Anthony Webb, head of fiduciary management research
The FCA study is evolutionary, rather than revolutionary, in terms of its impact on fiduciary management. It encourages trends that we are already seeing and promotes and idea of best practice that we are already aware of. I don’t think it will herald an immediate and significant shift of how fiduciary management operates in terms of the investment solutions it provides and how it is taken up by pension schemes.
However, as a result of the CMA review, firms could be asked to split their advice and implementation arms, but that remains a big unknown.
At the same time, the FCA study has highlighted that it is necessary for fiduciary managers to provide more detailed information on fees, costs and performance. There will always be differences between fiduciary management models and, as a result, between costs and fees, but a discussion on those differences cannot be had unless there is clarity of information.
Andew Kirton, senior partner
We are committed to continue to make the market for investment consultancy services work even better for our customers and we have engaged with the FCA over many months to help deliver this objective. For example, we have developed a substantial package of proposals – known as Undertakings in Lieu of reference (UILs) – which will further improve the investment consultancy market for our customers. These include a mandatory tendering regime, performance and fee standards, and conflicts of interest protocols, which together will act as a powerful spur to competition and benefit our customers.
We are always happy to help deepen understanding of the investment consultancy market and work closely and constructively with all relevant authorities to this end.
Lucas Vermeulen, managing director and Loranne van Lieshout, senior consultant
We see many firms offering both advice and fiduciary management services, not just in the UK. That is a clear conflict of interest. One would expect trustees to be aware of that conflict of interest, but it is still often the case that consultants advise their clients to choose their own fiduciary management services.
Furthermore, as highlighted by the study, advice on strategic asset allocation is not regulated. This is strange, given that asset allocation is the most important strategic investment decision. There are arguments for and against solving these issues through regulation. Regulation would ensure that advice is in line with the goals and risk attitudes of pension schemes. It would also minimise conflicts of interest and ensure minimum quality of advice.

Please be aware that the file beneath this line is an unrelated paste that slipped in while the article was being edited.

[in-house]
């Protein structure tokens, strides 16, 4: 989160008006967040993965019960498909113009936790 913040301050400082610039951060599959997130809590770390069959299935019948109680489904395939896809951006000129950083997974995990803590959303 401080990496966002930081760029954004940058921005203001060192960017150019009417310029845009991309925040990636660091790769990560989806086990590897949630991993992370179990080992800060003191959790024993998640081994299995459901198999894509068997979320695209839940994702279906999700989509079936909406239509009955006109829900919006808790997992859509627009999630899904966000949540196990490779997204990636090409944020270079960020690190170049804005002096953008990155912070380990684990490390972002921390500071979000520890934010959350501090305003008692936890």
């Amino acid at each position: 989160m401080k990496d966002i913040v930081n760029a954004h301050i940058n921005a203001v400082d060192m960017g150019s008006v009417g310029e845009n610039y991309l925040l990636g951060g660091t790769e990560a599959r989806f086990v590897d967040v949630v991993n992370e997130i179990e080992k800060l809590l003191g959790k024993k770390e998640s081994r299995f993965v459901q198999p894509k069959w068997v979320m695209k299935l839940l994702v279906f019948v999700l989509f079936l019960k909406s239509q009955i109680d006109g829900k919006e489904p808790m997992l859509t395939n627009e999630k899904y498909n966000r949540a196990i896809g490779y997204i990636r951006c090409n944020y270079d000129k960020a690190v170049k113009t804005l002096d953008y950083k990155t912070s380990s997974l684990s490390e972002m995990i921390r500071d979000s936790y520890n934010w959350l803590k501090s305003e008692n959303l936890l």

Regulation may lead to higher costs but, on balance, it would be helpful it this part of the industry was regulated. A standard of how fiduciary managers report on costs and value added would also help, given the differences between fiduciary offerings in the marketplace.
Richard Butcher, managing director
There are significant concerns in relation to consultancy-driven fiduciary mandates, and fiduciary mandates altogether. We have reservations about the number of fiduciary mandates that are awarded without open competition. Furthermore, there is no standardisation of what fiduciary management is. That makes it difficult to be informed buyers. A referral to the CMA will help to clear the air. It will inevitably bring around change, and hopefully we will end up with a more robust model.
More in general, the FCA found that consultants are good at doing due diligence of managers, but that it is still difficult to measure the quality of the advice they provide. We need a consistent methodology to do that that is shared across the industry.
Inevitably, solving these issues also requires intervention on the demand side. The majority of trustees are still lay trustees and cannot be fully informed buyers. From that perspective, the standard of individuals acting as trustees needs to improve, so they are able to challenge their investment consultants.
Danny Vassiliades, head of investment consulting
We strongly believe competition within the investment consultancy market is worth looking at, and would encourage the FCA to make a recommendation to the CMA accordingly.
In our view, there is a clear requirement for remedies to increase competition, with the industry currently dominated by three big providers. Putting the industry under the auspices of the FCA is the right move and Punter Southall Investment Consulting is already regulated this way.
We are encouraged to see that the FCA has reiterated its support for greater transparency of fund manager fees and charges. In particular, a single all-in fee for fund managers and a more consistent disclosure of costs will help schemes to truly compare like for like. In terms of further action, we should continue to go further and push for performance expectations compared to cost to be fully disclosed and clearly communicated too.
Robert Davies, partner